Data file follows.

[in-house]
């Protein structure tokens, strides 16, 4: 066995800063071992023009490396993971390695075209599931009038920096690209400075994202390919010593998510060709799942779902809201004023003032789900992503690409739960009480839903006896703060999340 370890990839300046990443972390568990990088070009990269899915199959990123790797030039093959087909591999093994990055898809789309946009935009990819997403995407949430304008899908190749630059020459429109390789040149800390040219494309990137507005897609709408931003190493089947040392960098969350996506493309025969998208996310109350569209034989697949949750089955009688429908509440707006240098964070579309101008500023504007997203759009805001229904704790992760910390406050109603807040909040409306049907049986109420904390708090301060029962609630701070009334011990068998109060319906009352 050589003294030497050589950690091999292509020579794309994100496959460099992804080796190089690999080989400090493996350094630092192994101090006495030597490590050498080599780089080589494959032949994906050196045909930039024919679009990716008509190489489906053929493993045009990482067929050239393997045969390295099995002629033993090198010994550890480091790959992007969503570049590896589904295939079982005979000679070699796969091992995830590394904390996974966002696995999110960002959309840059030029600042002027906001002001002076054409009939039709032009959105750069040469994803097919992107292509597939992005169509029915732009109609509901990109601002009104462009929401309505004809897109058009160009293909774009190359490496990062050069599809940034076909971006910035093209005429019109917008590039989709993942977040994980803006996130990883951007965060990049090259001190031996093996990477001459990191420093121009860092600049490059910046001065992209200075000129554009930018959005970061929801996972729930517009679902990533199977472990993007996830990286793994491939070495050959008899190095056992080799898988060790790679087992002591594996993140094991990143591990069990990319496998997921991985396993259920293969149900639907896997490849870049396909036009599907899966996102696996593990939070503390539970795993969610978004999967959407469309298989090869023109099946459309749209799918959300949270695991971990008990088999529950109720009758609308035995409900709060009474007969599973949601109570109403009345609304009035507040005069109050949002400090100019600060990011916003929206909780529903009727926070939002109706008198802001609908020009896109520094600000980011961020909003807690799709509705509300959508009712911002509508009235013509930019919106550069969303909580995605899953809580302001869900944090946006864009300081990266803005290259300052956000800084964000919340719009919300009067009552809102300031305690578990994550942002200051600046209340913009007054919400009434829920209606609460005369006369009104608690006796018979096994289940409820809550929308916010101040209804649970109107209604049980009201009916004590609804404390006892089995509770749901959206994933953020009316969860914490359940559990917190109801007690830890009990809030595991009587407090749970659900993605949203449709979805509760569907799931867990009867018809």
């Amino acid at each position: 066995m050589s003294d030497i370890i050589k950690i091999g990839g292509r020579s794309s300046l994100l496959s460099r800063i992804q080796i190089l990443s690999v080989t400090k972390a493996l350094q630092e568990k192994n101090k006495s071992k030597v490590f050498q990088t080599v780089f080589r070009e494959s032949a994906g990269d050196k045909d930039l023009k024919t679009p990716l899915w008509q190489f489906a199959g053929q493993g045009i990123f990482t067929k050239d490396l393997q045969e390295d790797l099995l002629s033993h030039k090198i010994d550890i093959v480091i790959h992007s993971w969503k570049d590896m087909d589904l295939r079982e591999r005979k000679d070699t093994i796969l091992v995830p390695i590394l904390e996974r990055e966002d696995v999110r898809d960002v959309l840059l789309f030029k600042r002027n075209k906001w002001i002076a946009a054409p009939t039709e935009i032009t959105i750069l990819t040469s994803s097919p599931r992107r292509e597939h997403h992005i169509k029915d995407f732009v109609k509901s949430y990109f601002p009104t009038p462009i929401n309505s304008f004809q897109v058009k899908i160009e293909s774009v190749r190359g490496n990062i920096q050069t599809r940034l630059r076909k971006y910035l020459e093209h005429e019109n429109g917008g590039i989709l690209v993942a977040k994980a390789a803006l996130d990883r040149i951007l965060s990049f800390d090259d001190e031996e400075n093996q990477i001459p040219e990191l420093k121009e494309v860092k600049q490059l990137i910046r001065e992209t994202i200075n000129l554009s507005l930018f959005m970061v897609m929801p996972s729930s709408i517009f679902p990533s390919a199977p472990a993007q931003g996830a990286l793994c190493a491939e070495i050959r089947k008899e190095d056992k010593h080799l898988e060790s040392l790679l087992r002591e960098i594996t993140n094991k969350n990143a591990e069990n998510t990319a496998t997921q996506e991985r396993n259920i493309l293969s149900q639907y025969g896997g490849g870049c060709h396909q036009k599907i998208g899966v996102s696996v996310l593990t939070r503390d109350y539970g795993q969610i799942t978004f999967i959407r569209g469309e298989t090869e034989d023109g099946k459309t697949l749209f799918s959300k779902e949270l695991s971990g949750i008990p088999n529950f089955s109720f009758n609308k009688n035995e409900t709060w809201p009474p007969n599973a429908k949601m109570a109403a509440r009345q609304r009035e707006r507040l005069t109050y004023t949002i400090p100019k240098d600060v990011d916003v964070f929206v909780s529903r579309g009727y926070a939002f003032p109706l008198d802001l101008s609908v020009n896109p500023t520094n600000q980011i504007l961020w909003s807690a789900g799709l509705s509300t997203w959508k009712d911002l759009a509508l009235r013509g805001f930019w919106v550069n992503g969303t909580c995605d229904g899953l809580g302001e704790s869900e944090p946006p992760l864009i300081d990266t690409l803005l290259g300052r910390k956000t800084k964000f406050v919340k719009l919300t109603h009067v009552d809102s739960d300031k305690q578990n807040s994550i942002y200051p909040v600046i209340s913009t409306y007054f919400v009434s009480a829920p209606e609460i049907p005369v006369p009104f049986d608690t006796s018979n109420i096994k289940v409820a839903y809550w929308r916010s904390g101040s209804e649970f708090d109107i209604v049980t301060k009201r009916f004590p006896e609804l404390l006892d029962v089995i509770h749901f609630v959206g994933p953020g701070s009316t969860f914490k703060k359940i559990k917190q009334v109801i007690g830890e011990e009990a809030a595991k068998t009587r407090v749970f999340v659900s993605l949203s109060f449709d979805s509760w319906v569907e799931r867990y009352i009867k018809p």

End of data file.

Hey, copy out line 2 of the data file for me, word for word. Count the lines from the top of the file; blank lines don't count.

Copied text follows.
């Protein structure tokens, strides 16, 4: 066995800063071992023009490396993971390695075209599931009038920096690209400075994202390919010593998510060709799942779902809201004023003032789900992503690409739960009480839903006896703060999340 370890990839300046990443972390568990990088070009990269899915199959990123790797030039093959087909591999093994990055898809789309946009935009990819997403995407949430304008899908190749630059020459429109390789040149800390040219494309990137507005897609709408931003190493089947040392960098969350996506493309025969998208996310109350569209034989697949949750089955009688429908509440707006240098964070579309101008500023504007997203759009805001229904704790992760910390406050109603807040909040409306049907049986109420904390708090301060029962609630701070009334011990068998109060319906009352 050589003294030497050589950690091999292509020579794309994100496959460099992804080796190089690999080989400090493996350094630092192994101090006495030597490590050498080599780089080589494959032949994906050196045909930039024919679009990716008509190489489906053929493993045009990482067929050239393997045969390295099995002629033993090198010994550890480091790959992007969503570049590896589904295939079982005979000679070699796969091992995830590394904390996974966002696995999110960002959309840059030029600042002027906001002001002076054409009939039709032009959105750069040469994803097919992107292509597939992005169509029915732009109609509901990109601002009104462009929401309505004809897109058009160009293909774009190359490496990062050069599809940034076909971006910035093209005429019109917008590039989709993942977040994980803006996130990883951007965060990049090259001190031996093996990477001459990191420093121009860092600049490059910046001065992209200075000129554009930018959005970061929801996972729930517009679902990533199977472990993007996830990286793994491939070495050959008899190095056992080799898988060790790679087992002591594996993140094991990143591990069990990319496998997921991985396993259920293969149900639907896997490849870049396909036009599907899966996102696996593990939070503390539970795993969610978004999967959407469309298989090869023109099946459309749209799918959300949270695991971990008990088999529950109720009758609308035995409900709060009474007969599973949601109570109403009345609304009035507040005069109050949002400090100019600060990011916003929206909780529903009727926070939002109706008198802001609908020009896109520094600000980011961020909003807690799709509705509300959508009712911002509508009235013509930019919106550069969303909580995605899953809580302001869900944090946006864009300081990266803005290259300052956000800084964000919340719009919300009067009552809102300031305690578990994550942002200051600046209340913009007054919400009434829920209606609460005369006369009104608690006796018979096994289940409820809550929308916010101040209804649970109107209604049980009201009916004590609804404390006892089995509770749901959206994933953020009316969860914490359940559990917190109801007690830890009990809030595991009587407090749970659900993605949203449709979805509760569907799931867990009867018809």